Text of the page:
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LPC representation vote 'could disenfranchise independents'

 

The National Pharmacy Association (NPA) has called for a re-think to the voting process proposed for the reform of PSNC and LPCs, which was published earlier this week.

The NPA says the proposed system risks disenfranching the independent sector in the way the vote is being structured by the steering group taking forward the Review of Pharmacy Representation in England.

A two thirds majority of all those casting a vote will be required for any proposals to be considered approved, with a ‘target voter turnout’ of two thirds of the contractor base required for any vote outcome to be deemed valid. In both cases one contract (ODS code) is equal to one vote.

Insisting it did not wish to stoke divisions across the sector, the RSG said that while it would aim for a higher turnout “setting the turnout bar too high would introduce the risk of the outcome being driven by those choosing not to participate in the process”.

The RSG said the vote will not be held until there has been a significant amount of discussion with the sector to shape the proposals, which are likely to include a proposed operating model for the local and national organisations.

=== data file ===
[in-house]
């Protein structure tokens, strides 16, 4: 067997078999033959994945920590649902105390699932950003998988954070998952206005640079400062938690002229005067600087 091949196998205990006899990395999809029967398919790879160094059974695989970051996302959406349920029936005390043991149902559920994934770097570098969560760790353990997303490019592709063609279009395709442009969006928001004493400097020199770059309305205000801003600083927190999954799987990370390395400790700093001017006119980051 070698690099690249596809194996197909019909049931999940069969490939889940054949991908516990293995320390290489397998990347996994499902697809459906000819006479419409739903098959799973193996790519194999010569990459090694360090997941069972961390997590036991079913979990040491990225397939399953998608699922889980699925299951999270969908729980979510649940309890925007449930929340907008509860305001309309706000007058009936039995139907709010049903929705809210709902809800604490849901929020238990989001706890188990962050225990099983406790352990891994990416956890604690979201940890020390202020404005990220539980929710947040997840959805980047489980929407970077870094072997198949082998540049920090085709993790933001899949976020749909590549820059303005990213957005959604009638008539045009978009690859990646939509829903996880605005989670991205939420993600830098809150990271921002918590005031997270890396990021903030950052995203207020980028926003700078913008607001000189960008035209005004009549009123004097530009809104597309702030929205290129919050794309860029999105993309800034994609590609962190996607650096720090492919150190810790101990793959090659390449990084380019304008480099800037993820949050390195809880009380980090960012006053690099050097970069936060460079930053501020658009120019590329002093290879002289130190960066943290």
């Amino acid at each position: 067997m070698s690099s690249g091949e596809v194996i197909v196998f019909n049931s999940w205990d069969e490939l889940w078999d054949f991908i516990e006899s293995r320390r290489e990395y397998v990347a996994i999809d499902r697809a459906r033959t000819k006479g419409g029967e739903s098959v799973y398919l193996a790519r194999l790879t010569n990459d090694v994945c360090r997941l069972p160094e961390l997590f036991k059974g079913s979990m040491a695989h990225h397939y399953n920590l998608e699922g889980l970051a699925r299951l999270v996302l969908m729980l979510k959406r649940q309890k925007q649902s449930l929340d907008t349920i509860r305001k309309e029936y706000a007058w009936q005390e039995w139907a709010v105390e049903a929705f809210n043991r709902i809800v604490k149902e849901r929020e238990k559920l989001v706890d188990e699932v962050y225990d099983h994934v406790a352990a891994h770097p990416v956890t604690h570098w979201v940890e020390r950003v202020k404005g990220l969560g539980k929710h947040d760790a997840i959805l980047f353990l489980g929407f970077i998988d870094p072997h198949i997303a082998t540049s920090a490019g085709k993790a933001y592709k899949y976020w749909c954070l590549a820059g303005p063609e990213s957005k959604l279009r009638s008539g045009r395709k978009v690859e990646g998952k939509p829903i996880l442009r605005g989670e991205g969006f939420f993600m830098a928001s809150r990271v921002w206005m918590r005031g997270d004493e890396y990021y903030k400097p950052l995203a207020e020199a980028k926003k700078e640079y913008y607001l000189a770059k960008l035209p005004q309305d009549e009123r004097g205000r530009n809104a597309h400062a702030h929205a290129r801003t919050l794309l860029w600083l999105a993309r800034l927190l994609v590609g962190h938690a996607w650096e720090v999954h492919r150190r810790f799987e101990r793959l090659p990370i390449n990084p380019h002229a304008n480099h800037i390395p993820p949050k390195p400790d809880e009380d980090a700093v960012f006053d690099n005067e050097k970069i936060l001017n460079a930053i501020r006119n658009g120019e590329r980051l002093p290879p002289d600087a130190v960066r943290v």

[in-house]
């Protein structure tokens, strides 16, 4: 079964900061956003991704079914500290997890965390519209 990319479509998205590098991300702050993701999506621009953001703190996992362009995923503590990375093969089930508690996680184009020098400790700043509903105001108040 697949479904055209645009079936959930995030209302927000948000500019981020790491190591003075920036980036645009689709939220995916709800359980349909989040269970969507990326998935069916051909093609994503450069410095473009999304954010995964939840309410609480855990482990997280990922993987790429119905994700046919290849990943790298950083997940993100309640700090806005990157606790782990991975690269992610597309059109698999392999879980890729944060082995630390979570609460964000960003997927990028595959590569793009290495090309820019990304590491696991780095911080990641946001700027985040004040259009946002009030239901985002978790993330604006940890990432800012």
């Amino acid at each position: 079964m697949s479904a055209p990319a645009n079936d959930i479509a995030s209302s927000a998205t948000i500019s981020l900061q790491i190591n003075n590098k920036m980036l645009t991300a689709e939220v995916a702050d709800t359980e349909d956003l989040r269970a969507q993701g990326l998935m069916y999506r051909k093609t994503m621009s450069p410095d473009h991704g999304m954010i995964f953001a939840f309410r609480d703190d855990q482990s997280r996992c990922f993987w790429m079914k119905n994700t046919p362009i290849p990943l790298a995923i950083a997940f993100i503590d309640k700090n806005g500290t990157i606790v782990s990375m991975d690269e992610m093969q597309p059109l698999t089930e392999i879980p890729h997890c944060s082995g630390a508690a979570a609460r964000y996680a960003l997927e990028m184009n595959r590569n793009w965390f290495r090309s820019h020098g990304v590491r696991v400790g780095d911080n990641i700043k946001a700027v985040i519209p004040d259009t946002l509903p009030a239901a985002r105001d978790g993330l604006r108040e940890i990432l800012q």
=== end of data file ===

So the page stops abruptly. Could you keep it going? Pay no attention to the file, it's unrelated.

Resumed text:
NPA chair Andrew Lane, said: “There’s a clear case for changing the way pharmacy contractors are represented in England, especially in the light of emerging NHS structures at local level.  We need a system that works seamlessly from end to end – local to national.

“However, if change is to be sustainable and legitimate, it must be widely supported across community pharmacy. The Review Steering Group has said that it is seeking to build a consensus for change, yet the Group’s proposed voting mechanism falls short of what is needed to guarantee a way forward that commands the support of the whole sector.

“Under these proposals, a very small number of large pharmacy businesses could outvote thousands of independent contractors, effectively disenfranchising the independent sector.”

The approach could mean that as few as 44 per cent of contracts (fewer than those held by the nine largest community pharmacy businesses) are required to vote in a qualifying poll for any proposal to be passed.

It is possible that an 80 per cent independent vote against any proposals may not stop them if multiples were all in favour, while an 80 per cent independent vote for the proposals may not be enough to gain acceptance of the proposals if the companies voted against.

“The voices of independent contractors must be properly heard in this process, by getting the explicit consent of the independent sector through a fair vote,” Mr Lane said.

The NPA suggests that an absolute majority of all eligible independent voters should approve any new structure, as well as an absolute majority of multiples, in addition to a two thirds majority overall. The Association says its so-called ‘triple unlock’ is designed to ensure a cross-sector mandate for change.



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